The ICJ/UN also biases its deliberations against Israel in Judaea by ignoring the fact that Palestinian warfare is “Strictly regulated by the customs and provisions of the law of armed conflict, referred to here as international humanitarian law (IHL)” as well as by ignoring the Palestinian Authority (PA) violations of their assumed responsibility, such as the Oslo Accords, that required the Palestinians to abide by internationally recognized human rights standards.
Israel’s right to self-defence under Article 51 cannot be more apparent according to both international humanitarian law and the ‘Oslo Accord.’
I would like here to add that Article 5, paragraph 3, of UN GA Resolution 3314 support the case to annex the Jordan Valley to minimise aggression and violence from Palestinian terrorists. It states that “No territorial acquisition or special advantage resulting from aggression is or shall be recognized as lawful (italics mine).”
Clearly, Israel in Judaea and Samaria today is not the consequence of Israeli aggression against the Palestinians or the Arab League. Arab countries acted aggressively against Israel in 1948 and 1967. Israel was not the aggressor in either the 1948 War of Independence or in the 1967 Six-Day War.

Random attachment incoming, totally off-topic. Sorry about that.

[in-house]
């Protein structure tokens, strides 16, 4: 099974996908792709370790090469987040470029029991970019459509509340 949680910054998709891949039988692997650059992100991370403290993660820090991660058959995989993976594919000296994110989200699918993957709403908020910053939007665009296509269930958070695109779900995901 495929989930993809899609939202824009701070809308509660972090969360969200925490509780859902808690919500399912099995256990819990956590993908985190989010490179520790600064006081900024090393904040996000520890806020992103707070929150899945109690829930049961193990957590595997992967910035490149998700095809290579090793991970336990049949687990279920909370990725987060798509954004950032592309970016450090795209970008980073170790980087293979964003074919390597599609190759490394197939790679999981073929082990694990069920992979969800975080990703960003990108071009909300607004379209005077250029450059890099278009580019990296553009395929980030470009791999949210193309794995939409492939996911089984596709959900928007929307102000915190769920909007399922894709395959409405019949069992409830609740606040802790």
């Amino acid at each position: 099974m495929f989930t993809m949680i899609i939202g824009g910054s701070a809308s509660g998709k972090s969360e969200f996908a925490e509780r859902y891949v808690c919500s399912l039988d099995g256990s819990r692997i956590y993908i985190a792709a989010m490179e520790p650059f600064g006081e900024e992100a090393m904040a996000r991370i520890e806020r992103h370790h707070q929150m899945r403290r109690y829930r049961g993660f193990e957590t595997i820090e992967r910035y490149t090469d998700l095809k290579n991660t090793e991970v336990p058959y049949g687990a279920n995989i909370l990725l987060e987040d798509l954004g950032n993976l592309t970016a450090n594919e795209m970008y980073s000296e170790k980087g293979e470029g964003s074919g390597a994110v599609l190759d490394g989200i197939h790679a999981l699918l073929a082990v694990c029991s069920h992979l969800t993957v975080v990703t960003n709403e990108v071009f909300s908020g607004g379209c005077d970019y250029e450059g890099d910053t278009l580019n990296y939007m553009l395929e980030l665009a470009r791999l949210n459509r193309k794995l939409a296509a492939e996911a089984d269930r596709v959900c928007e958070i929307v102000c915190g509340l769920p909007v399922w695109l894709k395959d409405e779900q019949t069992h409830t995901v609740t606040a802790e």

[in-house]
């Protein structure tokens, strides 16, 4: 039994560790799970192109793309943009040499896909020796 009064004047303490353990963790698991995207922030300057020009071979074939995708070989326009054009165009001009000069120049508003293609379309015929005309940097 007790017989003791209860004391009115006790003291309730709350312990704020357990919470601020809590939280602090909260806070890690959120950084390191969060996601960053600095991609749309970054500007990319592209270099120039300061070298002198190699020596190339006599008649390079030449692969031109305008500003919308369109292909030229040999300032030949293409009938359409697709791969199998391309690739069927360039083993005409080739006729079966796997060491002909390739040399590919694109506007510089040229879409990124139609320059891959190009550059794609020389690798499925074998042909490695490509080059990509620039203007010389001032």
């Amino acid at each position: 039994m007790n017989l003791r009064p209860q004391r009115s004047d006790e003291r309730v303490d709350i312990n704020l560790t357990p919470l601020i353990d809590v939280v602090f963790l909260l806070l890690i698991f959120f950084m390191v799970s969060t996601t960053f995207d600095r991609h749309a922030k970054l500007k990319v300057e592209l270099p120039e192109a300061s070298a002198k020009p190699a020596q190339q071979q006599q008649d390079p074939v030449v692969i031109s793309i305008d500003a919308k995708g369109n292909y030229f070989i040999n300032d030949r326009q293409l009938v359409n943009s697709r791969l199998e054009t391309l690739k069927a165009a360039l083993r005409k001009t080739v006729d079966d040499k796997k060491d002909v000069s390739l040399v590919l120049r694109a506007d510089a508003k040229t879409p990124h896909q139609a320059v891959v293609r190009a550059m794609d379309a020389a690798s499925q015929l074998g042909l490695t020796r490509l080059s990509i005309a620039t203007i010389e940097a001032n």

Israel is engaged in an armed conflict short of war in Judaea and Samaria, though it is not one of Israel’s making or choosing.
It should be remembered that in Oslo (1993), the stated goal of the Accord was a “permanent status” agreement to be achieved via bilateral negotiations. It said nothing about a Palestinian state.
It was understood that the issue of Israel “settlements” in Judaea and Samaria would be resolved in the final negotiations, that is, there was no prohibition on Israeli building. This was ratified in 1995 when Oslo II was signed.
Oslo II established Areas A (under full PA administration), B (PA civil administration and Israeli military administration), and C (under full Israeli administration) in Judaea and Samaria. Thus, as a result of these divisions, Israeli building was restricted to Area C, but that is where all the “settlements” are located in any event and is the bulk of the territory that Benyamin Netanyahu speaks of applying Israeli sovereignty to.
Israel should annex/ apply sovereignty/apply Israeli law (take your pick, the outcome is mostly the same despite semantic differences…) to Israeli settlements in the Jordan Valley because, in line with UNGA Resolution 2625, Israel’s presence in Judaea is lawful per the interpretation of Article 51 of the UN’s own Charter because illegal Arab aggression against the territorial integrity, political independence civilian security of Israel cannot be rewarded.